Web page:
This is from Discovering Geometry.
What I Did
Basically, I three-acted the heck out of it. Which means:
- Reduce the literacy demand. Let's encode as much of the text as we can in a visual.
- Add perplexity. That visual will attempt to leave students hanging with the question, "What's going to happen next?"
- Lower the floor on the task. The problem as written jumps straight to the task of calculation. We can scaffold our way to the calculation with some interesting concrete tasks.
- Add intuition. Guessing is one of those lower-floor tasks and this problem is ready for it.
- Add modeling. We'll ask students "what information would be useful here?" before we give them that information. That's because the first job of modeling (as it's defined by the CCSS) is "identifying variables in the situation and selecting those that represent essential features." The task as written does that job for students.
- Create a better answer key. Once we've committed to a visual representation of the task, it'll satisfy nobody to read the answer in the back of the book. They'll want to watch the answer.
Here's the three-act page. Leave a response to see the entire lesson.
Show this video to students.
Ask them to write down a guess: will the sauce overflow? Ask them to guess how many meatballs it'll take. Guess guess guess. It's the cheapest, easiest thing I can do to get students interested in an answer and also bring them into the world of the task.
Ask them what information would be useful to know and how they would get it. Have them chat in groups about what's important.
If they come back at you telling you they want the radius of the pot and the radius of the meatballs, push on that. Ask them how they'd get the radius. That's tough. Is there an easier dimension to get?
Someone here may ask if the lip of the pot matters. It isn't a perfect cylinder. Give that kid a lot of status for checking those kinds of assumptions. Tell her, "It may matter. It isn't a perfect cylinder but modeling means asking, 'Is it good enough?'"
Give them the information you have.
Let them struggle with it enough to realize what kind of help they'll need. Then help them with the formula for cylinder and sphere volume. Do some worked examples.
Once they have their mathematical answer, have them recontextualize it. What are the units? If that lip matters, how many meatballs will it matter? Should you adjust your answer up or down?
Then show them the answer.
Surprisingly close. The student who decided to add a couple of meatballs to her total on account of that lip is now looking really sharp.
Let's not assume students are now fluent with these volume operations. Give them a pile of practice tasks next. Your textbook probably has a large set of them already written.
Help I Need
- Raise the ceiling on the task. My usual strategy of swapping the knowns and unknowns to create an extension task is failing me here. Watch what that looks like: "The chef adds 50 meatballs to a different pot and it overflows. Tell me about that pot and its sauce level." I'm not proud of myself. Can you find me a better extension? I'll give highest marks to extensions that build on the context we've already worked to set up (ie. don't go running off to bowling balls and swimming pools) and that further develop the concept of volume of spheres and cylinders (ie. don't go running off to cubes or frustums).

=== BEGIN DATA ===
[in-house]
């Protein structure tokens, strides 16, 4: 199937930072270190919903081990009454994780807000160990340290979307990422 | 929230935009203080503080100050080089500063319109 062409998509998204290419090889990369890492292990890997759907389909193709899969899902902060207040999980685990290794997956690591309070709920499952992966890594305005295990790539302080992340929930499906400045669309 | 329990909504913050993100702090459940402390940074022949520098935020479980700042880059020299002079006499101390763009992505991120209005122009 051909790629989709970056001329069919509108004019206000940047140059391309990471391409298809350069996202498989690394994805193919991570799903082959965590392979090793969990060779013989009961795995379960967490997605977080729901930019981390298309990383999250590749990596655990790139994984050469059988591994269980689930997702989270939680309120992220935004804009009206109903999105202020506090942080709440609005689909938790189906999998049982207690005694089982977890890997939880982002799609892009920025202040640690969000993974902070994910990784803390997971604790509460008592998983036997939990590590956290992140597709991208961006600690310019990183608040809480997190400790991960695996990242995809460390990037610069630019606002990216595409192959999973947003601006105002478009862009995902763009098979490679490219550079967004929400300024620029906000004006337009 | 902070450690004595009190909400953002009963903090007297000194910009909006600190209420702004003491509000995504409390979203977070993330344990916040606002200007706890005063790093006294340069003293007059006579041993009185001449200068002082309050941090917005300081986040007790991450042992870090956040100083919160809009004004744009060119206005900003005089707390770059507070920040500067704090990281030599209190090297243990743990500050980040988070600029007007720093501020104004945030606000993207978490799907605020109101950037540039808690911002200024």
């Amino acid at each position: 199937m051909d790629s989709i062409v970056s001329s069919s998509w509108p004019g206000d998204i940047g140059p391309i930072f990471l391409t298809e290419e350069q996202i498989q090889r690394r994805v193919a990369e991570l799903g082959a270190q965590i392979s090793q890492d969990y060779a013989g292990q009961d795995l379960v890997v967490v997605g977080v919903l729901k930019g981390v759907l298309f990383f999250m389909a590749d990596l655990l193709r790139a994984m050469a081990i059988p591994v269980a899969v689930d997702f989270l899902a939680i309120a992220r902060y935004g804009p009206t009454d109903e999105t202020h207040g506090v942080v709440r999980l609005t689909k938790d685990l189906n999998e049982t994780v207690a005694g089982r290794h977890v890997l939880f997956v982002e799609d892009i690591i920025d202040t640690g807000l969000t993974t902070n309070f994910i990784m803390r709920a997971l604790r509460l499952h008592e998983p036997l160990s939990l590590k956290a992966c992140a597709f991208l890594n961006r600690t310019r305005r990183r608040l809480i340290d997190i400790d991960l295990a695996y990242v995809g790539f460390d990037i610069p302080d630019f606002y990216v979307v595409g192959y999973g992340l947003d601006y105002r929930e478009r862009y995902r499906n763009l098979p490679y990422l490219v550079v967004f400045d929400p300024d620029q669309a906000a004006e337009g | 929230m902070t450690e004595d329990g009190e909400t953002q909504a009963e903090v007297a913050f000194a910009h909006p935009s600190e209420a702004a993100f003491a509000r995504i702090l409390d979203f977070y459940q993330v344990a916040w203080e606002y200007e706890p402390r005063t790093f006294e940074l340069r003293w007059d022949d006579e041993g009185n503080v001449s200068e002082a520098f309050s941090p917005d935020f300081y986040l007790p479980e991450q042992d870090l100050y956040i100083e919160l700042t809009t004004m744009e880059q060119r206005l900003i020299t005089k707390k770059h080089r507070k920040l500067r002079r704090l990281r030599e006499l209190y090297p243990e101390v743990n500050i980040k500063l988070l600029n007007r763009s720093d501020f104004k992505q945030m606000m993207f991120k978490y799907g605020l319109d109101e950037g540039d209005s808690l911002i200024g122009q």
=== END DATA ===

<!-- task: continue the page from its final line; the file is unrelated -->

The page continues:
What You Did
Over on the blogs:
- Andrew Shauver also turns to video but (inadvertently, I think) makes the problem much harder.
- Beth Ferguson switches to a live demonstration and posts a great list of scaffolding questions.
Over on the Twitter:
- Max Ray, Michelle Parker, and Terry Johanson are all inside my head.
- Ignacio Mancera poses a similar situation but suggests doing it live in the classroom. I don't accept the premise that "real" always beats "digital" – there are costs and benefits to consider – but I think Ignacio and Beth have the right plan here. If you have the materials, do it their way.
- Scott McDaniel suggests changing the context from meatballs in sauce to ice cubes in an iced mocha because kids drink iced coffee but don't make spaghetti. This introduces a pile of complications (like the non-spherical shape of the ice cubes and the non-cylindrical shape of the cup and the fact that the ice will float at the top of the cup) for unclear benefits. Time and again in this series I've tried to convince you that changing the context of a task does very little compared to the changes we can make to the task's DNA. Does someone (Scott?) want to make the case that the following task is a significant improvement over the original?
Call for Submissions
You should play along. I post Monday's task on Twitter the previous Thursday and collect your thoughts. (Follow me on Twitter.)
If you have a textbook task you'd like us to consider, you can feel free to e-mail it. Include the name of the textbook it came from. Or, if you have a blog, post your own makeover and send me a link. I'll feature it in my own weekly installment. I'm at email@example.com
2013 Jul 16. A makeover from Chris Hunter in the comments. (I had forgotten how weird Orbeez look in water.)
We just talked about this problem and your makeover at Math for America. One idea was to up the stakes: I’m putting this jar of water on top of a student’s phone. How many balls can I put it before it spills over? If you are sure you are right, put your phone under the jar…